Sep 30, 2012

As Green As it Gets Improves the lives of Guatemalan coffee farmers

Screen shot 2012-09-30 at 10
crédito de foto:As Green As It Gets

September 29, 2012

By Dana Warren

Coffee is one of the world's most valuable legally-traded commodities. The United States alone consumed more than 3 billion pounds last year, an amount valued at 20 billion dollars. Guatemala's good soil, climate and altitude, gives the country fame  for high-quality coffee. Guatemala ranks in the top 10 in terms of volume of coffee exported and much higher in overall quality. Just last year, Guatemala exported 600 million pounds of coffee (gain.fas.usda.gov).

It is clear that the production and sales of coffee plays a very important role in the Guatemalan economy. However, the quality of life of a coffee farmer has been the subject of countless development projects over the years. As Green As it Gets (AGAIG), a non-profit organization focusing on economic development and environmentally sustainable agricultural practices has become one of the leaders in improving the lives of Guatemalan coffee farmers. The organization started eight years ago, working with seven farmers outside of La Antigua. Since then, it has grown to work with more than 100 farmers in 3 co-ops located in the Antigua Valley and Huehuetenango. Throughout the organizations development, AGAIG has maintained a strong focus on the principles of transparency, empowerment, and sustainability.

  • AGAIG recognizes a number of barriers that coffee farmers face including:   Financial (cost of land and machinery, high rates and collateral necessary to take out bank loans)   
  • Technical (complicated processes)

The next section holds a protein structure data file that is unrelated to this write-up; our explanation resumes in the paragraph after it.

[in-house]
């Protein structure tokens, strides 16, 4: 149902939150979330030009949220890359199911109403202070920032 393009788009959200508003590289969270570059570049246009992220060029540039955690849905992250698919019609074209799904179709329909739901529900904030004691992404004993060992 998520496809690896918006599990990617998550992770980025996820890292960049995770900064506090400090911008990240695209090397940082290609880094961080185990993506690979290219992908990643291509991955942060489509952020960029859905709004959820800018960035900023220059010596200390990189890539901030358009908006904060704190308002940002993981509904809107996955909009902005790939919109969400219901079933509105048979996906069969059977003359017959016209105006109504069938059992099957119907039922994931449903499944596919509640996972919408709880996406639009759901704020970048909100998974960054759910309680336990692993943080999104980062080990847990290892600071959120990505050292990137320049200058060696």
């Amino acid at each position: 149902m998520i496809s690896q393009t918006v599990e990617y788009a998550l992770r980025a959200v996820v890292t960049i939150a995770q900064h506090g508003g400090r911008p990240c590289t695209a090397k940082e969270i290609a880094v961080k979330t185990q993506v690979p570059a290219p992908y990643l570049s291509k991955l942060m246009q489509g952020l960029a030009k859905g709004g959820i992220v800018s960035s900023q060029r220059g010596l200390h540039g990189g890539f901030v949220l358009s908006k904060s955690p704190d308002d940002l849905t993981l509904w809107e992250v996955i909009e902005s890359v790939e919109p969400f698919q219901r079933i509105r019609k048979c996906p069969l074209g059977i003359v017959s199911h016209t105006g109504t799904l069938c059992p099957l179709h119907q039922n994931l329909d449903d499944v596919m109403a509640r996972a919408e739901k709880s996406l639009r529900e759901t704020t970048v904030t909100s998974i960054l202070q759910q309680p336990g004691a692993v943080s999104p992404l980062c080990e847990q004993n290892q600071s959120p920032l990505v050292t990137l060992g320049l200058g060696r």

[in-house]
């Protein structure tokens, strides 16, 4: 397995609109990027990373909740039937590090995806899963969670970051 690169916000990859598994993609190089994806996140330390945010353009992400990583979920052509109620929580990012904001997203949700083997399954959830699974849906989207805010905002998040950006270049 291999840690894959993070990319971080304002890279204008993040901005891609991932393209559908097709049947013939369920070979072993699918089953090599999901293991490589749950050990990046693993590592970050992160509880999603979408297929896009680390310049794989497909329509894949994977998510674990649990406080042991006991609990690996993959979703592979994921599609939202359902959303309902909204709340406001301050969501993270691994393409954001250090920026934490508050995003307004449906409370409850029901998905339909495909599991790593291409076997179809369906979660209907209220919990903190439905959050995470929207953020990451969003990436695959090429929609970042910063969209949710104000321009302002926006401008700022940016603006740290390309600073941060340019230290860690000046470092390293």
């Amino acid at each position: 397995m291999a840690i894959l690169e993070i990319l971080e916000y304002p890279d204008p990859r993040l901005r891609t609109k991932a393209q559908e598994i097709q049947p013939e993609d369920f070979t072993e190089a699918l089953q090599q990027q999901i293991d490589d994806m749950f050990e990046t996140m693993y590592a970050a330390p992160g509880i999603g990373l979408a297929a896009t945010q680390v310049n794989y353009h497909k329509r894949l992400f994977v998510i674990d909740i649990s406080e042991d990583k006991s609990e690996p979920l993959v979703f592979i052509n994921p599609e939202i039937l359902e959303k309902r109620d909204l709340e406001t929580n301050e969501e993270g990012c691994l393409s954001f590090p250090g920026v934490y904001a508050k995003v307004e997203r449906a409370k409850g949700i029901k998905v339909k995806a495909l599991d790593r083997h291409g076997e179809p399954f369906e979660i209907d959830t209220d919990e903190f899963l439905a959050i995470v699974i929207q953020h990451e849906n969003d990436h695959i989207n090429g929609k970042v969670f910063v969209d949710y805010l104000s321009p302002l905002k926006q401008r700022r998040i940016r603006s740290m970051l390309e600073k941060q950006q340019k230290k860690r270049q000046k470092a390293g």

• Access to and knowledge of markets   
  • Legal (export license)   
  • Logistical (exporting, warehousing, distributing, payments from abroad)
  • Linguistic (do not speak English)
  • Social (interacting with buyers, negotiating prices)

AGAIG helps in all of these areas. They provide zero-interest financing for land, machinery, and coffee fruit, grants for machinery, and technical training. In addition, they have a full time staff to deal with the legal, informational, linguistic, logistical, and social barriers. The entire operation is financed by private donations and tourism which allows 100% of the profits to go directly to the farmers.

In the past 8 years, AGAIG has loaned more than $100,000 to the farmers and have experienced a 0 percent default rate on their loans. The loans originate from private donors in the U.S. and Canada and are expected to be paid back in 5 years, with a very small interest rate that is paid in coffee. AGAIG measures its success by the economic benefits it brings to the farmers, their families, and their communities.

Below is an interview conducted with Andrew Feldman, Executive Director of AGAIG:

What is the biggest challenge you face in your job?

The biggest challenge we face is managing such a diverse array of responsibilities. Between facilities and agriculture in Guatemala, logistics in foreign countries, marketing and sales, and relations with supporters and customers abroad, there is a lot of hard work that goes into getting coffee from the farmers' hand to the customers cup.

What is the most rewarding part of your job?

The most rewarding part of my job is seeing the direct impact of the work that we do. When I talk to a farmer's kid about the school that he/she can attend because his/her parent has the money to pay tuition, or see a concrete house with real doors replace a cornstalk house with sheets in the doorways, or hear the relief in a farmer's voice as he/she finds out that coffee income means less worry over family finances, I feel a fulfillment that validates the work I do and gives me the  motivation to continue.

What do you see for the future of AGAIG?

Our current plans focus on enhancing our coffee programs, as that's where we can have the largest and most direct impact. We are planning an expansion of processing facilities in Guatemala, while at the same time finding new customers and expanding into new markets abroad. My vision is for us to be able to increase the impact we have substantially over the next 5 years. Ultimately, I hope that we can build a respected brand that benefits farmers throughout Guatemala for years to come.

Dana is a Frontier Market Scout working for Pomona Impact, a group of impact investors. She graduated from Kenyon College with a degree in International Studies with a concentration on environmental studies and a focus on Latin America. You can read more about her work on her blog.

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